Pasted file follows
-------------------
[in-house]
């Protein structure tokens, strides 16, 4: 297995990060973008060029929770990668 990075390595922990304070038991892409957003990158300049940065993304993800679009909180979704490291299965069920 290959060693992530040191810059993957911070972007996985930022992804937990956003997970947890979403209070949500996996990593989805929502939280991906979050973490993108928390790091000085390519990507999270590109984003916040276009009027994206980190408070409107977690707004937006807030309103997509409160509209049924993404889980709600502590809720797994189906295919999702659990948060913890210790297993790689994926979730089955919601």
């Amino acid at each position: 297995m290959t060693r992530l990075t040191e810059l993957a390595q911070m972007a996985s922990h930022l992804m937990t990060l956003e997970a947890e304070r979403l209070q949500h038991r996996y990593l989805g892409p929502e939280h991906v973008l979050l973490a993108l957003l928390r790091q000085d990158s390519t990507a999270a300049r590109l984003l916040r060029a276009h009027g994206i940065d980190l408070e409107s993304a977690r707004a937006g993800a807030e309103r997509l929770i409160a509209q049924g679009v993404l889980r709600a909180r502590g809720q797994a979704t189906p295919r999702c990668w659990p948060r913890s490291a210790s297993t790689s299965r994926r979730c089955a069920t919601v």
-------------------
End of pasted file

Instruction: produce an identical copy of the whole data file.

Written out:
[in-house]
């Protein structure tokens, strides 16, 4: 297995990060973008060029929770990668 990075390595922990304070038991892409957003990158300049940065993304993800679009909180979704490291299965069920 290959060693992530040191810059993957911070972007996985930022992804937990956003997970947890979403209070949500996996990593989805929502939280991906979050973490993108928390790091000085390519990507999270590109984003916040276009009027994206980190408070409107977690707004937006807030309103997509409160509209049924993404889980709600502590809720797994189906295919999702659990948060913890210790297993790689994926979730089955919601």
């Amino acid at each position: 297995m290959t060693r992530l990075t040191e810059l993957a390595q911070m972007a996985s922990h930022l992804m937990t990060l956003e997970a947890e304070r979403l209070q949500h038991r996996y990593l989805g892409p929502e939280h991906v973008l979050l973490a993108l957003l928390r790091q000085d990158s390519t990507a999270a300049r590109l984003l916040r060029a276009h009027g994206i940065d980190l408070e409107s993304a977690r707004a937006g993800a807030e309103r997509l929770i409160a509209q049924g679009v993404l889980r709600a909180r502590g809720q797994a979704t189906p295919r999702c990668w659990p948060r913890s490291a210790s297993t790689s299965r994926r979730c089955a069920t919601v």